Transportation is one of the most important areas of the IDB’s work in Peru. With a portfolio of more than $450 million of transportation projects under execution, the IDB is helping improve access to education, health services and the workplace for millions of low-income Peruvians both in the cities and, the Andean highlands.
The Bank is currently financing the third phase of an innovative road maintenance program in rural areas. Under the project, which began in the late 1990s, the Bank has not only helped finance the rehabilitation of rural roads but also worked with local communities to create associations and microenterprises that regularly maintain these roads.
The project devised a sustainable way of maintaining roads in remote locations and helped create jobs for the local population. The IDB has financed the rehabilitation of nearly 13,000 kilometers of rural roads in the first two phases of the project and helped create about 700 microenterprises in charge of maintaining more than 14,000 kilometers of roads.
An impact evaluation of the second phase of the project, which ended in 2008, showed that travel time fell 30 percent on average and freight costs fell 15 percent. Schools in the project areas reported an increase of 20 percent in the number of children attending classes.
The IDB is also helping to improve transportation in metropolitan Lima. Drawing from its successful experience in other Latin Americancities, the IDB is financing a project that is creatingan integrated, urban mass transit system for Peru’s capital.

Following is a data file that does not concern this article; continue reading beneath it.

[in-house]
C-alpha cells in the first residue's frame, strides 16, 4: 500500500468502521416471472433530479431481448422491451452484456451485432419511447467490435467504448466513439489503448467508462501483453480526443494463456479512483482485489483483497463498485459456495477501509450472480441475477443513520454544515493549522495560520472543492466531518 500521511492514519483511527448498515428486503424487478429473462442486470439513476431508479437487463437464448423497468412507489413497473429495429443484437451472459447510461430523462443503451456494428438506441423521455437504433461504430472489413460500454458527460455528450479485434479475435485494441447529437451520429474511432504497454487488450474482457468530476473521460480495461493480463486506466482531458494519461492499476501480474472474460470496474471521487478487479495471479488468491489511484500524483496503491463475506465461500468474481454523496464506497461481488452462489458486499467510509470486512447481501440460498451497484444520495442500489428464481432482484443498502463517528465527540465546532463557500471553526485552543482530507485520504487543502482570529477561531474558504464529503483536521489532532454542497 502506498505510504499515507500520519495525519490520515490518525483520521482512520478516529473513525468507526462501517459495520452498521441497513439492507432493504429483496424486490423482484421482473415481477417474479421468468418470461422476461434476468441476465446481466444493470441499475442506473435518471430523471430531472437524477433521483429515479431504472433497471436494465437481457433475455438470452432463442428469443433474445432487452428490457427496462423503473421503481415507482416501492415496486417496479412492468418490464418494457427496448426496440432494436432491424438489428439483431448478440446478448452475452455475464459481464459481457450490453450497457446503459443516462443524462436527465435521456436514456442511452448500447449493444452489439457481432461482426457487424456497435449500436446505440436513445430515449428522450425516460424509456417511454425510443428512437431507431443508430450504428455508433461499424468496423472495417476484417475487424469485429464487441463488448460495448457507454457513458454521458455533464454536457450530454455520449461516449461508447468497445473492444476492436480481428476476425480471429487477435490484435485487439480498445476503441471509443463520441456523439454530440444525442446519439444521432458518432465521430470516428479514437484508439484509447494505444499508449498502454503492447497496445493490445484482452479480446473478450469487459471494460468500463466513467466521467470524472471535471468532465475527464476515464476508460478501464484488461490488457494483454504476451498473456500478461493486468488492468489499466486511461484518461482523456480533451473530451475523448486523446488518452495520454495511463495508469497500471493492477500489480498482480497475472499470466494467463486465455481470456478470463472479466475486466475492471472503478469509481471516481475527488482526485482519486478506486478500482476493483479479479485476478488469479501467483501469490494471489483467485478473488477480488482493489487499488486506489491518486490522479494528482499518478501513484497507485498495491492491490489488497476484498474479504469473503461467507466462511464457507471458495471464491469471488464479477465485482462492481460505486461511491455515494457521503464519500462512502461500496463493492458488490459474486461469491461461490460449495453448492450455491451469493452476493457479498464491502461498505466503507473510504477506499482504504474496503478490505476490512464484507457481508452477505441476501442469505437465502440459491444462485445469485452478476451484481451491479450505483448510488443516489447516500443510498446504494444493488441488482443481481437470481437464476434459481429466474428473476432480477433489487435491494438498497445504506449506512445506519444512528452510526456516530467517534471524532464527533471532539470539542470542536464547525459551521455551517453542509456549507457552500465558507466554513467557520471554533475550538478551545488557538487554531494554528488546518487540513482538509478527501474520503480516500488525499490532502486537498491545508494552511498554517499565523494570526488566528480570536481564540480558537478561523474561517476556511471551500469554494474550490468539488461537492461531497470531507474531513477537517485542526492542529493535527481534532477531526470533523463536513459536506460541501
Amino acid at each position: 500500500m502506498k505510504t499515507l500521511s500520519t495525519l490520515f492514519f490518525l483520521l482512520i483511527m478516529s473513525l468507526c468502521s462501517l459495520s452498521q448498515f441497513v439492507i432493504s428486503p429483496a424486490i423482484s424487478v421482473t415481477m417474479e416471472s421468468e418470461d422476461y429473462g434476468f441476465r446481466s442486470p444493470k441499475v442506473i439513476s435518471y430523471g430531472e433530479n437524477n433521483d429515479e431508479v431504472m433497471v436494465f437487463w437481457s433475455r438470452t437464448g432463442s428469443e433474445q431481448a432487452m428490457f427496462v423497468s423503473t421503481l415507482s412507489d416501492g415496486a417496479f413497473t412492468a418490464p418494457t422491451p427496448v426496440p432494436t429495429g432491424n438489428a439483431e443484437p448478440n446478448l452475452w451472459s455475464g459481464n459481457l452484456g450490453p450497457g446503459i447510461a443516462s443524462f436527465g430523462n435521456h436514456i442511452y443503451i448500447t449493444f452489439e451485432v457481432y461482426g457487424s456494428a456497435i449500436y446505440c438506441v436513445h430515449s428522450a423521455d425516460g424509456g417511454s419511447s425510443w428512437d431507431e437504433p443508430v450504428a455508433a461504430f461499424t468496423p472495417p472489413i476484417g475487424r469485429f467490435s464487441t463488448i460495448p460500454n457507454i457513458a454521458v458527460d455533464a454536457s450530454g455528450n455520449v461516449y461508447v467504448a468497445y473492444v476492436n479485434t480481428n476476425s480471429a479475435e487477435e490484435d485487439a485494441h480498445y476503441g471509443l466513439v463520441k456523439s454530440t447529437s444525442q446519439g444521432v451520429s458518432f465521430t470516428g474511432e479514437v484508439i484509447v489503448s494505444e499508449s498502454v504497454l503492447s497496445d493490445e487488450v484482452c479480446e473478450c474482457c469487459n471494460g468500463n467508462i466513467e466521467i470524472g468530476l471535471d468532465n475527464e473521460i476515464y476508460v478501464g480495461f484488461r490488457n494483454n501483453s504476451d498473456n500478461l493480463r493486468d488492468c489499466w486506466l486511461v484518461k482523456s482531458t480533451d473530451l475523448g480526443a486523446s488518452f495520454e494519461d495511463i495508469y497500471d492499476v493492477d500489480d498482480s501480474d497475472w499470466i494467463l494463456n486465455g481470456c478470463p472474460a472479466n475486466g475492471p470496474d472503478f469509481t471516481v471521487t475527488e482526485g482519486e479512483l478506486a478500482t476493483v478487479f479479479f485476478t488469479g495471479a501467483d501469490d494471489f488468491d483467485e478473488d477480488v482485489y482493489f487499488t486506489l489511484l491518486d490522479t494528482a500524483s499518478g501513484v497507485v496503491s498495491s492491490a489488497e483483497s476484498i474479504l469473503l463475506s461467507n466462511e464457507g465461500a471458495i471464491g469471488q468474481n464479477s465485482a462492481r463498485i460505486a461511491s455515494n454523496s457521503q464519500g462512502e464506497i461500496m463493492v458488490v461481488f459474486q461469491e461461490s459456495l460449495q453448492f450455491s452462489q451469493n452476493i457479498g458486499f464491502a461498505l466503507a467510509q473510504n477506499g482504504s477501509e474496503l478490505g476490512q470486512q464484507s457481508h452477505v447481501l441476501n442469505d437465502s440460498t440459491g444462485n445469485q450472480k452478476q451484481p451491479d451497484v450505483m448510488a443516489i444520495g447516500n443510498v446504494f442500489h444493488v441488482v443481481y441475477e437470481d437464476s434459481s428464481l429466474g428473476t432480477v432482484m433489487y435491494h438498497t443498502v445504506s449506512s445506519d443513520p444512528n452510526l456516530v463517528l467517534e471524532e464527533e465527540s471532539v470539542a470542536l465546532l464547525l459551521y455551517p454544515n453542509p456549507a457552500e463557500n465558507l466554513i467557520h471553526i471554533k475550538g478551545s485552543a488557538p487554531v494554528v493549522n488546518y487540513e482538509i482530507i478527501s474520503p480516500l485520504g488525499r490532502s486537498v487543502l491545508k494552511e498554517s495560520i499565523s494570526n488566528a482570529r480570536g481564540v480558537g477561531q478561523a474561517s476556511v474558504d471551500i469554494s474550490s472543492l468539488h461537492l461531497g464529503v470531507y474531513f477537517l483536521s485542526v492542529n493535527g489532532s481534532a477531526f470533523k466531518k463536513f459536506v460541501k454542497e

A centerpiece of this system consists of building 26 kilometers of dedicated road corridors in Lima for exclusive use by extra-long articulated buses. This Bus Rapid Transit system includes 35 bus stops on raised platforms, two intermediate terminals, 30 kilometers of feeder roads linking outlying neighborhoods to the main terminals, cycle paths, environmental enhancements and pedestrian bridges.
The system will operate 600 buses running on natural gas, transporting an estimated 600,000 passengers daily, or 8 percent of Lima’s public transport demand.
Once completed, the project is expected to cut travel time to downtown Lima by as much as a third, improve safety for passengers and reduce the level of carbon emissions.
- Romina Tan Nicaretta